Title:
Treatment of Plants, Fruits and Vegetables to Increase Growth, Eliminate Insects and Increase Shelf-Life With Aloe Vera Gel
Kind Code:
A1


Abstract:
The present invention includes compositions and methods for the treatment of plants against pathogens, elimination of insects and to increase the shelf-life of fruits and vegetables that includes coating the plant with undiluted aloe vera gel.



Inventors:
Coats, Billy C. (Garland, TX, US)
Application Number:
11/941777
Publication Date:
05/29/2008
Filing Date:
11/16/2007
Primary Class:
Other Classes:
426/310
International Classes:
A01P17/00; A01P21/00; A23B7/16; A01N65/00
View Patent Images:



Other References:
Valverde et al., Novel Edible Coating Based on Aloe vera gel to Maintain Table Grape Quality and Safety, J Agric Food Chem 53: 7807-7813 (2005)
Primary Examiner:
NIELSEN, THOR B
Attorney, Agent or Firm:
CHALKER FLORES, LLP (DALLAS, TX, US)
Claims:
What is claimed is:

1. A method for treating plants to increase their growth comprising: identifying a plant in need of treatment in need of enhanced growth when compared to non-treated plants; and spraying the plant with aloe vera, wherein the plant grows at least 25 percent larger than an untreated plant.

2. The method of claim 1, wherein the aloe vera is a liquid, a gel, is dry, is ground, is extracted from whole leaf aloe vera or combinations thereof.

3. The method of claim 1, wherein the aloe vera gel is freeze-dried, heat dried, vacuum dried, air-dried, spray-dried and combinations thereof.

4. The method of claim 1, further comprising adding to the gel: a stabilizer, anti-oxidant, a water-repellent, a UV absorbing agent, an anti-microbial agent, or combinations thereof.

5. The method of claim 1, wherein the plant is coated in situ.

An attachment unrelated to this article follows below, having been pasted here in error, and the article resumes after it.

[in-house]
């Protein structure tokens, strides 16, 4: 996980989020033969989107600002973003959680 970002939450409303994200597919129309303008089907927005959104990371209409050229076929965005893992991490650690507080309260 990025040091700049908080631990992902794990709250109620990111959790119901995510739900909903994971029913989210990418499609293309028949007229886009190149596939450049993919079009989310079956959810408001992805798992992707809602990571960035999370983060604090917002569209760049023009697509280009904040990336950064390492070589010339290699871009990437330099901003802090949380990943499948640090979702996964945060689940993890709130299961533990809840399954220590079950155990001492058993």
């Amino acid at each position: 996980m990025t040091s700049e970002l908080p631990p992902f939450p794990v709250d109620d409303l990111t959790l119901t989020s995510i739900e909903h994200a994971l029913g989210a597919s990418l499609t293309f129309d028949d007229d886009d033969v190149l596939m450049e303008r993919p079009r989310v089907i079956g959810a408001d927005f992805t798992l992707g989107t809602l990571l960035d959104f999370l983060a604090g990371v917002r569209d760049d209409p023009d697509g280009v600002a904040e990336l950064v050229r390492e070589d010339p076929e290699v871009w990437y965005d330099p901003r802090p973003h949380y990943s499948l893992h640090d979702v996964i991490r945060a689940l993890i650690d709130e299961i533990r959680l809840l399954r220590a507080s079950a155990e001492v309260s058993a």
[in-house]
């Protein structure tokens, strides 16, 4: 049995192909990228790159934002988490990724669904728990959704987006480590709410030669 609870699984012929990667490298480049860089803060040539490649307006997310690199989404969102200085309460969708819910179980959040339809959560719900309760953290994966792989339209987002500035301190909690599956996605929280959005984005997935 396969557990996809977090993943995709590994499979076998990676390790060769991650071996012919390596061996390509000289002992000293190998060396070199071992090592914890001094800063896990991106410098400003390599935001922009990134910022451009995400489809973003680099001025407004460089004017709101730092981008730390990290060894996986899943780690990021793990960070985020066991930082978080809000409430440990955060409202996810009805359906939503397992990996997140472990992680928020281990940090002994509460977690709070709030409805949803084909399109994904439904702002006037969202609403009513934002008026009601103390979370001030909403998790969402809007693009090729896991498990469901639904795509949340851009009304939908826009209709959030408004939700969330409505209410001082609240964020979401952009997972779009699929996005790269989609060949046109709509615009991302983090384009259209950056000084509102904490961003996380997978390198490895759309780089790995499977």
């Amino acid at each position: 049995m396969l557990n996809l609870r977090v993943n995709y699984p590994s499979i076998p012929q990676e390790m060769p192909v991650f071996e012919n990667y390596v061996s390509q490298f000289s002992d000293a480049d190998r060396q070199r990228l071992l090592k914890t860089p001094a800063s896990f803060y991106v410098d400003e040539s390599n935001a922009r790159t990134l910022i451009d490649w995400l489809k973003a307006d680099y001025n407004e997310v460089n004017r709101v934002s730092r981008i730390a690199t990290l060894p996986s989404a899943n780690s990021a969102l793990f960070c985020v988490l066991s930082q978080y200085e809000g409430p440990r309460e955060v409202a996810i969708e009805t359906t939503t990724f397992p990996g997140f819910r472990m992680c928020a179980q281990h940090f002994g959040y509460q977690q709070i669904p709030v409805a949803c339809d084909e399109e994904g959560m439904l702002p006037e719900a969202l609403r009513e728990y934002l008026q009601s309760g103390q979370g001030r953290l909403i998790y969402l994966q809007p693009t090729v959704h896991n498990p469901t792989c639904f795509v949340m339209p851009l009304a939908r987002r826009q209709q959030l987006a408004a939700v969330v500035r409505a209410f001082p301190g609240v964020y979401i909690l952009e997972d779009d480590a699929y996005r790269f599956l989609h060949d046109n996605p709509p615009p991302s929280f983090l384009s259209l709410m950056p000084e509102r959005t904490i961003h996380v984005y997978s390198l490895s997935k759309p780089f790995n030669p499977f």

6. The method of claim 1, wherein the aloe vera gel comprises an aloin content at least 600, 800, 1,000 or 2000 ppm.

7. The method of claim 1, further comprising the step of heating the aloe gel prior to application.

8. The method of claim 1, wherein the plant comprises a fruit or vegetable.

9. A composition for increasing the shelf-life of fruits, vegetables or both comprising: an undiluted aloe vera gel that is adapted for delivery to one or more fruits or vegetables such that the aloe vera coats at least a portion of the fruit or vegetable and wherein the fruit or vegetable has an increased shelf-life.

10. The composition of claim 9, wherein the aloe vera gel is concentrated.

11. The composition of claim 9, wherein the aloe vera gel is liquid or gel.

12. The composition of claim 9, further comprising adding to the gel: a stabilizer, anti-oxidant, a water-repellent, a UV absorbing agent, an anti-microbial agent, or combinations thereof.

13. The composition of claim 9, wherein the aloe vera gel comprises an aloin content of less than 1 ppm and is non-toxic and biodegradable.

14. A method for repelling insects, comprising the step of placing an effective amount of aloe vera gel that is aloin enhanced in an area where insects are not desired.

15. The method of claim 14, wherein the aloe vera gel is dried, ground, whole or concentrated.

16. The method of claim 14, wherein the aloe vera gel is sprayed on a plant, is placed on the soil at or about the plant, is integrated into the soil of a plant, or combinations thereof.

17. A method for increasing the growth of a plant with a non-toxic, biodegradable composition comprising: treating the plant with an aloe vera that is aloin enhanced, wherein the plant grows at least 25% larger than a non-treated plant.

18. The method of claim 17, wherein the aloe vera is a liquid, is a gel, is dry, is ground, is whole or combinations thereof.

19. The method of claim 17, wherein the aloe vera is freeze-dried, heat dried, vacuum dried, air-dried, spray-dried and combinations thereof.